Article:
Review by Adam Donato
Anybody who follows the NBA knows that the GOAT discussion is non-stop. With LeBron still kicking it in his late thirties, that debate is ever changing. A few years ago, LeBron ended his second stint in Cleveland and decided to take his talents to Los Angeles. Not only are the Lakers arguably the most storied and popular franchise in NBA history, but they’re also geographically in a great spot for expanding business to other industries. LeBron starred in a sequel to Michael Jordan’s Space Jam and has been producing other projects. The latest tells the story of LeBron’s journey to the NBA and his unshakable bond with the friends that helped him achieve that goal. Is Shooting Stars a positive for LeBron’s legacy?
As the title says, this movie is LeBron James propaganda to the highest degree. Not accusing LeBron of embellishing his story, but the movie goes out of its way to paint LeBron in the most beautiful light. Even his lowest lows aren’t don’t reflect poorly on him. One could say this movie is a testament to how great of a person LeBron James is on and off the court. It’s not illegal to be corny, but making a movie about your rise to fame while you’re still playing is corny personified. LeBron is under contract with the Lakers and had previously made his intentions clear that he wants to play with his son. The last thing LeBron said publicly is that he is considering retirement and with surgery on the way, it seems like a realistic possibility. The point is this story would’ve hit harder if it came out after his career as a player is over. Unlike The Last Dance, which was instrumental to maintaining Michael Jordan’s GOAT status, Shooting Stars feels more cheese than anything.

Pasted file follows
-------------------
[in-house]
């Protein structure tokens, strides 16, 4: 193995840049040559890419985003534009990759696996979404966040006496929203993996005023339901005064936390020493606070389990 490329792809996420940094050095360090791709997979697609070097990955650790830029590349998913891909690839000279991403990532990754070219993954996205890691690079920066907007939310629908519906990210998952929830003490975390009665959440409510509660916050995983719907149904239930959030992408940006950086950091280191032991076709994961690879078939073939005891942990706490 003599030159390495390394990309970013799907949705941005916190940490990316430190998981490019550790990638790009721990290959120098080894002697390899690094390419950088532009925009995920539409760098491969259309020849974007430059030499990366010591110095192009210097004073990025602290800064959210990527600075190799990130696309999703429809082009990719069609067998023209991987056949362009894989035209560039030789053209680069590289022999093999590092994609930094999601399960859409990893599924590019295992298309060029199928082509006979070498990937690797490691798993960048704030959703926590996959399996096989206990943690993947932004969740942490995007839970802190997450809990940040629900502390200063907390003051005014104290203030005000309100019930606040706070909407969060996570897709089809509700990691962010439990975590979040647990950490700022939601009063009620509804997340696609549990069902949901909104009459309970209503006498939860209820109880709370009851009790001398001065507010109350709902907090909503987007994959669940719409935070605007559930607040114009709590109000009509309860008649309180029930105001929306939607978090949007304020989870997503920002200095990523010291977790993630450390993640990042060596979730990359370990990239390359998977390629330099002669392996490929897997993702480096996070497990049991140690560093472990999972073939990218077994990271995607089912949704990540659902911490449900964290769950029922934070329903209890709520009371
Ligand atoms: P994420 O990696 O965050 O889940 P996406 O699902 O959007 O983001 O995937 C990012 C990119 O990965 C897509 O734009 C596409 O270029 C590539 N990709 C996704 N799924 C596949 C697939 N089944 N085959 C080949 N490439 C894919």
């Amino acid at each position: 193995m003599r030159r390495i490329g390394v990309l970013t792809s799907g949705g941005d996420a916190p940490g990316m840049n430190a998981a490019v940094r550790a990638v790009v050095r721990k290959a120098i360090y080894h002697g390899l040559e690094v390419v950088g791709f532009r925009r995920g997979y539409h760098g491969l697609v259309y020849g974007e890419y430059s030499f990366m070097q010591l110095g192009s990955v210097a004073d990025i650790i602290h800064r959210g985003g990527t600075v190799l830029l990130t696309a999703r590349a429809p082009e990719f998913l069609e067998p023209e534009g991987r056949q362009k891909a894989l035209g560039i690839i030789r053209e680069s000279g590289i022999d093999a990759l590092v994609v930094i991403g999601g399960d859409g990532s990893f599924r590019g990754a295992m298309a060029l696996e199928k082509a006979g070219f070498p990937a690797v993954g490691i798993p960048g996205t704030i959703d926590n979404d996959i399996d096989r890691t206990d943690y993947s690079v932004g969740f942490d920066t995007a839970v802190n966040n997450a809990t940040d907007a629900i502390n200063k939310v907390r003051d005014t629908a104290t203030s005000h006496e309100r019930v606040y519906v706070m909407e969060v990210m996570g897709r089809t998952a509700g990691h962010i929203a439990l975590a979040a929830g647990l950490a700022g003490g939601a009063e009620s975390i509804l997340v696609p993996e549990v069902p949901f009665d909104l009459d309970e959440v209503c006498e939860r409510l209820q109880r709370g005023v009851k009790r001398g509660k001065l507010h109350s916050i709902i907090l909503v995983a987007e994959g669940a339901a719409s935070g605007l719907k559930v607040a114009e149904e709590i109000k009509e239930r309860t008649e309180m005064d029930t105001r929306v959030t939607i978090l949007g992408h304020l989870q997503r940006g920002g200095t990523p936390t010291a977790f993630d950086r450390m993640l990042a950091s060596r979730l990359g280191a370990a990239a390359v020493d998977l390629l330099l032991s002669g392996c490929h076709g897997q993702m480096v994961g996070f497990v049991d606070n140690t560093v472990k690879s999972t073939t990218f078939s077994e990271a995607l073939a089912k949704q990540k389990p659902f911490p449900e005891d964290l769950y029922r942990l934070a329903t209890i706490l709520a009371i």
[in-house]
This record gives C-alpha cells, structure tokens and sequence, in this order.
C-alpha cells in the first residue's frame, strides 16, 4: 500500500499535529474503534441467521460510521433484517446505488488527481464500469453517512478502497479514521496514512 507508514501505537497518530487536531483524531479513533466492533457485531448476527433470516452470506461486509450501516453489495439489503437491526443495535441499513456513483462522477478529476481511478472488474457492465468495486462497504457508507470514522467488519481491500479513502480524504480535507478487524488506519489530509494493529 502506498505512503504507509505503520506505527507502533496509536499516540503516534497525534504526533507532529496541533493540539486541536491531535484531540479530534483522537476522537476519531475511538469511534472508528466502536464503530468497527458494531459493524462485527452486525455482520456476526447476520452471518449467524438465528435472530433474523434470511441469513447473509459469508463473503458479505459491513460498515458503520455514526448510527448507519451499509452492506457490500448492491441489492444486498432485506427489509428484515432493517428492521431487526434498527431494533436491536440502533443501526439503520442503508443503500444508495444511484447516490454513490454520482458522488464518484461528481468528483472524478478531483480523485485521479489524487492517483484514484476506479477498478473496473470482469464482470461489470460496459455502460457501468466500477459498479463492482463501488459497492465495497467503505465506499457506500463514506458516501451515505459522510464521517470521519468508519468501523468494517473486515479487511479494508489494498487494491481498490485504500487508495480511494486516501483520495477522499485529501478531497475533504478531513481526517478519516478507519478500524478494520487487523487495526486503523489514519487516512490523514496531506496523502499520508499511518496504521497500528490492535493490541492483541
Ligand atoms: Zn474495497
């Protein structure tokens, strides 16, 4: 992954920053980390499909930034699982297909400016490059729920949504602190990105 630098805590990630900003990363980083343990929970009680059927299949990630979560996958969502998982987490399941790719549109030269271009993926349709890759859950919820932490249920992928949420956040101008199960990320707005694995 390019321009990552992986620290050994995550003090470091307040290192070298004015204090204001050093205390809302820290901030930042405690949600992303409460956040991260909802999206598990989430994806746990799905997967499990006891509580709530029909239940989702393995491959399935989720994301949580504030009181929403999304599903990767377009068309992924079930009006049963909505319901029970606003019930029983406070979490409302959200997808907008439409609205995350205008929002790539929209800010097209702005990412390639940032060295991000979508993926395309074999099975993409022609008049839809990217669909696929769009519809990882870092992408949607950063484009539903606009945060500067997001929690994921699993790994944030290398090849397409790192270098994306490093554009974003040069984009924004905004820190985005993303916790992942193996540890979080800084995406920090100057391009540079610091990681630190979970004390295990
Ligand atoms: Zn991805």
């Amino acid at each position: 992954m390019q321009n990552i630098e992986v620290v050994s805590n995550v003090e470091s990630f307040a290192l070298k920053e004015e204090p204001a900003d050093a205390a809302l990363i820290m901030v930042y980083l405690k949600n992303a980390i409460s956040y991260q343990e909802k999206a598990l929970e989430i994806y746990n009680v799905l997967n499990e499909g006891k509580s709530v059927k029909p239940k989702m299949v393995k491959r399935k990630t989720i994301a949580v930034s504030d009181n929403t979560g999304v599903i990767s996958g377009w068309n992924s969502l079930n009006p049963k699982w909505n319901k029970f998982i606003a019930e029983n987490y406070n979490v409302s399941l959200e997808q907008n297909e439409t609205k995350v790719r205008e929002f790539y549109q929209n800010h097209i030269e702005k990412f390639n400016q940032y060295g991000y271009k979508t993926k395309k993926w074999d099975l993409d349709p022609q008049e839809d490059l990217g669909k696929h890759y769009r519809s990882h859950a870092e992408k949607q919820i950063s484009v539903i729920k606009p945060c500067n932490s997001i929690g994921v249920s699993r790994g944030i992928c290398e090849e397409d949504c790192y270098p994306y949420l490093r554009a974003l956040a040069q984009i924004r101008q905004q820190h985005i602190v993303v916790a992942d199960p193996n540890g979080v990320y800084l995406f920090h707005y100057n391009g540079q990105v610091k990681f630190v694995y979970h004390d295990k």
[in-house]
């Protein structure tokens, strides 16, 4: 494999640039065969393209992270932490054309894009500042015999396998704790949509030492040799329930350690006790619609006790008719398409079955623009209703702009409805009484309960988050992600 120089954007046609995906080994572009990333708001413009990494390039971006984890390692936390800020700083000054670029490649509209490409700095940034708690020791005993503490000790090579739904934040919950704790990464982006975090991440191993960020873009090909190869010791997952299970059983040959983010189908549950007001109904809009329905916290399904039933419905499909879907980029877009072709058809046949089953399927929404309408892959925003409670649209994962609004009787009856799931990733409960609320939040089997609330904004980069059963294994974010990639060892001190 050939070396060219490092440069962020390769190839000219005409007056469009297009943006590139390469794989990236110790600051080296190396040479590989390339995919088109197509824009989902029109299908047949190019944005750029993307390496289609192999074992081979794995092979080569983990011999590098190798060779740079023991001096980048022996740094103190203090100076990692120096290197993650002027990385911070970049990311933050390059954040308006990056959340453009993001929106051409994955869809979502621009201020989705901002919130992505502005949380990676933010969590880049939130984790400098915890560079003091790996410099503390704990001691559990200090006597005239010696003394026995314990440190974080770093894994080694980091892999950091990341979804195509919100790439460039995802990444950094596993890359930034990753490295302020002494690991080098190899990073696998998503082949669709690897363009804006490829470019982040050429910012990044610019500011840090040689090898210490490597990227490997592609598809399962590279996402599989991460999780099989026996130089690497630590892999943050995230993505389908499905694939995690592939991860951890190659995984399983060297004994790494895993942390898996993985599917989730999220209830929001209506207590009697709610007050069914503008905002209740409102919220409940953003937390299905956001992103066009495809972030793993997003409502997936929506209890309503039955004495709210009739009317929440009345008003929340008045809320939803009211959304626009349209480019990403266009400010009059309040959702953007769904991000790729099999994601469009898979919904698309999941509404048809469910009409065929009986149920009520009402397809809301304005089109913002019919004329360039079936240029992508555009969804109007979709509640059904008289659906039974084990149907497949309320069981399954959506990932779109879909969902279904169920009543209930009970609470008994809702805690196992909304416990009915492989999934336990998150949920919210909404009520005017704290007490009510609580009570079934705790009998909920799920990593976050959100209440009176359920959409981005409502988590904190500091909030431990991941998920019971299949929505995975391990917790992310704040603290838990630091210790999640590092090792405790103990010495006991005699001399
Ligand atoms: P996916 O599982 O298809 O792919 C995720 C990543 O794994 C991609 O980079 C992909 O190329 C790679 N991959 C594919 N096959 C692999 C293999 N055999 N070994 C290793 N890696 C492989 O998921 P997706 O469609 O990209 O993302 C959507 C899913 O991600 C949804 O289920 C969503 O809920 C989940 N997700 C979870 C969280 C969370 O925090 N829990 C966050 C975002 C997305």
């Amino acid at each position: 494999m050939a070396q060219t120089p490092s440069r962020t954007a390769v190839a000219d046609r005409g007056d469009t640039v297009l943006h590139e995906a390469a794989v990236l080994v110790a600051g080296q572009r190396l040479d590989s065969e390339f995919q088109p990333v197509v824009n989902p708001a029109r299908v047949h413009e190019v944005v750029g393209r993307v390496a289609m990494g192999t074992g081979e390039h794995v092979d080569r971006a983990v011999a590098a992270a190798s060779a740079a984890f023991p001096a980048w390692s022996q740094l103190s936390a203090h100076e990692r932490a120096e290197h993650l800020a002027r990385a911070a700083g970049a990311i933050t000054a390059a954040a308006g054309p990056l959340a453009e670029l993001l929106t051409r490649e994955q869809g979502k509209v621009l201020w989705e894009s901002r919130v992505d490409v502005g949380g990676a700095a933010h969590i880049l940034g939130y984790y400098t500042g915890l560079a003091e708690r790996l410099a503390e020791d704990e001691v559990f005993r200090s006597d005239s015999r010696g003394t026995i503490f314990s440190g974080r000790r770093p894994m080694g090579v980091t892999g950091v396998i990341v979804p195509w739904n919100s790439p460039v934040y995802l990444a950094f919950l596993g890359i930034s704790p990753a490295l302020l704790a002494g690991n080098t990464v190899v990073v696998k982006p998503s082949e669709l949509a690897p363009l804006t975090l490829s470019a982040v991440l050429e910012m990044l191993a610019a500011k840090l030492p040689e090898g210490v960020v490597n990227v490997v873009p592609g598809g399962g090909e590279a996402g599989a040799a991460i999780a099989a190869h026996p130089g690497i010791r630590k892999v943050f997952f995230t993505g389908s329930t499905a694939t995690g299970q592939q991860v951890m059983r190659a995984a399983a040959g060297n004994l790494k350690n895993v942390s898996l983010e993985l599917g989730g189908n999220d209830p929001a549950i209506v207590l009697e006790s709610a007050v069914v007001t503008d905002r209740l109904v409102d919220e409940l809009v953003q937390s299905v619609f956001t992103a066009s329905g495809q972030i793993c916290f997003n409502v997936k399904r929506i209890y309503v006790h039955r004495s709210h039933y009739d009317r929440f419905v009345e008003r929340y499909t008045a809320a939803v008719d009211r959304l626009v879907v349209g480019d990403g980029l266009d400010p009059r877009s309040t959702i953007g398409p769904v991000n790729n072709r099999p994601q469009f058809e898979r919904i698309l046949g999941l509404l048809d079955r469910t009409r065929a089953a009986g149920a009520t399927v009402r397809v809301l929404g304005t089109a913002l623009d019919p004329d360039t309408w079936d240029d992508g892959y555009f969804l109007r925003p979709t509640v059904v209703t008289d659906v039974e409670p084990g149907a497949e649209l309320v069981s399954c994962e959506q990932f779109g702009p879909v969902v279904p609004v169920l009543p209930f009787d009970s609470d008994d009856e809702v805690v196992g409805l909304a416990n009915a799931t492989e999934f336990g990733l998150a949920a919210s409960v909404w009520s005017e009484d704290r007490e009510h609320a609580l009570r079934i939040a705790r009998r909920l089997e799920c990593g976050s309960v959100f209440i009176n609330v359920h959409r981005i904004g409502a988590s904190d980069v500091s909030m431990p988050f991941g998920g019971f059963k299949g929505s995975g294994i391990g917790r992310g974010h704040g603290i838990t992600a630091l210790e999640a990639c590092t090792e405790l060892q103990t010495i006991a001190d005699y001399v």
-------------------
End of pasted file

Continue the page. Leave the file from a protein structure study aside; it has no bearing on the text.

Shooting Stars as a movie is a cute little story about friendship and the keys to success. LeBron and his friends are referred to as the Fab Four and their chemistry together is palpable. The shining star of the group is Caleb McLaughlin of Stranger Things fame. His experience is brought to the forefront as his character struggles with being undersized and therefore doesn’t feel like he belongs amongst his teammates. He has ample personality and has the most gripping narrative thread. When it comes to the coaches, Wood Harris was a much better tone setter than Dermot Mulroney. The boys who played LeBron were serviceable, but it was especially funny when the real life LeBron James voice was modified and played as if it was a teenage LeBron.
As a movie, Shooting Stars is good enough to satiate NBA stans. It’s corny as all hell, but that’s very on brand for LeBron. Cute coming of age tale, but nothing is being added to the legacy with this one. Check it out on Peacock instead of White Men Can’t Jump on Hulu.
Shooting Stars hits Peacock on June 2.